Forget about taking over-the-counter (OTC) medication to ease your symptoms. They don’t treat the condition, but rather, simply mask the symptoms—which can actually aggravate your system, and cause even greater discomfort.

A better approach: eat healthy, unprocessed foods from all the food groups to best manage the disorder, and restore the maximum digestive function possible. This means fruits, vegetables, fiber, lean meat, and low-fat dairy products.

Instead of popping OTC medications, add high-quality, organic probiotic supplements to your diet, and gradually build a little exercise into your routine.

Fart-proof underpants are a great way to neutralize the gas, but only proper nutrition and exercise treat the root causes—and allow you to wear your Superman or Elmo undies instead.

Thursday, March 16, 2006

Sugar Alcohols: In One End, Out the Other

When it comes to passing gas, diabetics take the cake—which is exactly why they are so gassy in the first place.

Sugar alcohols—the secret sauce in sugar-free foods—are preferred by diabetics because they don’t cause a sudden increase in blood sugar level.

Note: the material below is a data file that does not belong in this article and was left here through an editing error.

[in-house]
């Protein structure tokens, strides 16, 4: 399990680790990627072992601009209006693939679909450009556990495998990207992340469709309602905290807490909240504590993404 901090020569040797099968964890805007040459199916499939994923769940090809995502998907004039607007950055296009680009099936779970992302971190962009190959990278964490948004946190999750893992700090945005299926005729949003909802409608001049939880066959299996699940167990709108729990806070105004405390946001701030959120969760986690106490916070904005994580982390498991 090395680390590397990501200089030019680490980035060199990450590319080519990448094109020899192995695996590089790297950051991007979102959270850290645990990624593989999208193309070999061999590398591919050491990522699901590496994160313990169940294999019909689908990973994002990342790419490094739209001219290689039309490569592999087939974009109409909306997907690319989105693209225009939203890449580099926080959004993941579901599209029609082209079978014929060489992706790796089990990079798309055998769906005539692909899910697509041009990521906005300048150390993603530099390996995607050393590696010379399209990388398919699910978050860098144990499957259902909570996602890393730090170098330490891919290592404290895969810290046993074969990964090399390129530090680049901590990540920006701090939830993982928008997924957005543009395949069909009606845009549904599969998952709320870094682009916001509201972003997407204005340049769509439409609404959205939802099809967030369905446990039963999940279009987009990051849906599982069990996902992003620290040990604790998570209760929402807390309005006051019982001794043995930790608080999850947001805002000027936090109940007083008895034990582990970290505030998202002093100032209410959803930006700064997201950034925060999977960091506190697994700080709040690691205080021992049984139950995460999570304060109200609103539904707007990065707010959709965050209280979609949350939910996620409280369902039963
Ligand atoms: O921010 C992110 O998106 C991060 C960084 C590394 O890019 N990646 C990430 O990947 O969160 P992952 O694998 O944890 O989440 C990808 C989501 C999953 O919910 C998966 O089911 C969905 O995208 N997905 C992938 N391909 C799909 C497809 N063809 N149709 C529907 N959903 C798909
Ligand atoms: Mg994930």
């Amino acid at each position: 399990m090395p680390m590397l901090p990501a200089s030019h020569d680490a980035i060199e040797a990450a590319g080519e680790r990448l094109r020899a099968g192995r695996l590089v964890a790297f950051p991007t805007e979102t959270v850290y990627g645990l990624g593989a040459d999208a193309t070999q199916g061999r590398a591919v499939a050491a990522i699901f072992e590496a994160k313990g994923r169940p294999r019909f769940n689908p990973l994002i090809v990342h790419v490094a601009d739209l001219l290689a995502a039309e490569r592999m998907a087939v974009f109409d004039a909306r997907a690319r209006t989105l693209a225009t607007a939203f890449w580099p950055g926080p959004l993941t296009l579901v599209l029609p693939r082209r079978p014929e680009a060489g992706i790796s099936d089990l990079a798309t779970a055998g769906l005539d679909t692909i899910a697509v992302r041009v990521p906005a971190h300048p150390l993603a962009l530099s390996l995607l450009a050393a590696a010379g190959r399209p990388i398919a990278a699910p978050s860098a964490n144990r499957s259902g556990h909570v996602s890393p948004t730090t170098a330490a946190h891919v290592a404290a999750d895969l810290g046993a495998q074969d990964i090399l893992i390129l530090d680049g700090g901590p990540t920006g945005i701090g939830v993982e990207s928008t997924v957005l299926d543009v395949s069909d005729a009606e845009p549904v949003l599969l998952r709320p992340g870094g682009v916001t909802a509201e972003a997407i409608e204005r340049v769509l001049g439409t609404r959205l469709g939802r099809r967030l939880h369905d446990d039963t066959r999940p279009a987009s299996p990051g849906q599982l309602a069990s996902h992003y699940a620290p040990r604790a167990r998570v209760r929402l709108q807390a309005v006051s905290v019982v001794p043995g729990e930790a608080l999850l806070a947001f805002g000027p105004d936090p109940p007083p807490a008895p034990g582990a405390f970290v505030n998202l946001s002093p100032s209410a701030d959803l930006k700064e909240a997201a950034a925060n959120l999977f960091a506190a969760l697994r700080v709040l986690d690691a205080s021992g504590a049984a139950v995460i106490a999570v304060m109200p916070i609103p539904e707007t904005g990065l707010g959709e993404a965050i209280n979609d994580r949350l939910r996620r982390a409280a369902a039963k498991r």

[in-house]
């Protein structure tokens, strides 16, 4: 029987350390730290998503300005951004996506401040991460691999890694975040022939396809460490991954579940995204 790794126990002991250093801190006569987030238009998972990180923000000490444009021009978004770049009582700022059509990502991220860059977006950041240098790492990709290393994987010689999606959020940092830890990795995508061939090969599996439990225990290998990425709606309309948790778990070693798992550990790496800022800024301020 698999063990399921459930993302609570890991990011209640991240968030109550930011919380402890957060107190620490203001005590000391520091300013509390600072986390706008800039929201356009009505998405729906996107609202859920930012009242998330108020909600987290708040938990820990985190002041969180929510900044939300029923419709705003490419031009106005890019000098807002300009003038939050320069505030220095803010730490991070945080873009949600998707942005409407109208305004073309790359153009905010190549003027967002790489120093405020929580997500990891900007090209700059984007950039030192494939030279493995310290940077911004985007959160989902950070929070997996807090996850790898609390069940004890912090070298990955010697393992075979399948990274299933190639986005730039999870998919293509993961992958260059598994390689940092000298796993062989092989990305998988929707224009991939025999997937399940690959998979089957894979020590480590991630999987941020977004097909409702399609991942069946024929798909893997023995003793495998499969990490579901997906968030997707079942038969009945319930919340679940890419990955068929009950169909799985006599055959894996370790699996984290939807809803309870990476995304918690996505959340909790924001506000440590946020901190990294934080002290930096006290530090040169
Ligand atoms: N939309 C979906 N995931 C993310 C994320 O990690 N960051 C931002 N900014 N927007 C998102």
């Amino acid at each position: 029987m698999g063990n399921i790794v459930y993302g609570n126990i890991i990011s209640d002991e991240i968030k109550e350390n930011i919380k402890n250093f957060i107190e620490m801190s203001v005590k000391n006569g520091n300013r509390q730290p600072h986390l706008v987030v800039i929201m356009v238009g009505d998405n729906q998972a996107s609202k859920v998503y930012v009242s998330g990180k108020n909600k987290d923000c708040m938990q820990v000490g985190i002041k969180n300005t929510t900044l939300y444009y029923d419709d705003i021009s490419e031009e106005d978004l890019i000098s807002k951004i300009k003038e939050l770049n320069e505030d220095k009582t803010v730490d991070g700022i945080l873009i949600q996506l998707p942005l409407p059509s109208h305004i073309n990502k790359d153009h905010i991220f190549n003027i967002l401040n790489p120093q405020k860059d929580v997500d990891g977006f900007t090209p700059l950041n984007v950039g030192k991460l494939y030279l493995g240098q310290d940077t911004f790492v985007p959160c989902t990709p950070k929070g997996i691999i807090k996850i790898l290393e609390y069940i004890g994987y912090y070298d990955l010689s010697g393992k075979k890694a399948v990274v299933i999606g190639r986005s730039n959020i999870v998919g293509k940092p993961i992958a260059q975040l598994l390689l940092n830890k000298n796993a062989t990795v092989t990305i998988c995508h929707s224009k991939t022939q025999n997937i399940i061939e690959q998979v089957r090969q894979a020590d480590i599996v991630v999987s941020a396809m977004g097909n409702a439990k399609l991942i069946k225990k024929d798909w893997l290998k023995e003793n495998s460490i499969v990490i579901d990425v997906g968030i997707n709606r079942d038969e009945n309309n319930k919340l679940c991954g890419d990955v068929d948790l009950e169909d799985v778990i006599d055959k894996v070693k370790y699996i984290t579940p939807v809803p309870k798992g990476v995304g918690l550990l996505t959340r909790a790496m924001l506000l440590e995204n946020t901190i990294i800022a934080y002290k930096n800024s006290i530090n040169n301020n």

The CDC says the number of diabetics has more than doubled in the U.S. in the past 15 years. That, coupled with dieters trying to cut carbs, are two reasons sales of sugar-free foods sweetened by sugar alcohols are skyrocketing.

But sugar alcohols aren’t a silver bullet for dieters and diabetics. They can cause gastric distress and a laxative effect. And they can even increase blood sugar level when over-consumed.

Sugar alcohols pull water into the intestinal tissues, which promotes the laxative effect. For some people, that may just be loose stools. For others, it can cause a sudden urge to defecate—now. For still others, it can lead to gas.

The effect can be particularly strong for people who regularly abuse their GI tract with the over-processed, under-nourishing standard American diet. This diet inflames GI tissue. Inflammation attracts water. Add sugar alcohols to the diet, and you’re pulling even more water into the system, compounding the condition.

This is why so many diabetics and dieters are uncontrollably gassy. They rarely—if ever—have any idea that the sugar-free foods they depend on to maintain their blood sugar level or weight are actually the reason people keep sending them Gassy Greeting Cards.

The problems caused by sugar alcohols can affect everyone. Sugar alcohols naturally occur in fruits and vegetables. And they’re also in a large number of sugar-free foods that are not necessarily aimed a dieters or diabetics, including candies, gums, desserts, prepared foods, cough drops, and salad dressings.

My recommendation: Eat food packaged by nature, not by man. It will have more fiber, more water, more enzymes, more electrolytes, more vitamins, and more nutrients—stuff that helps rebuild the body.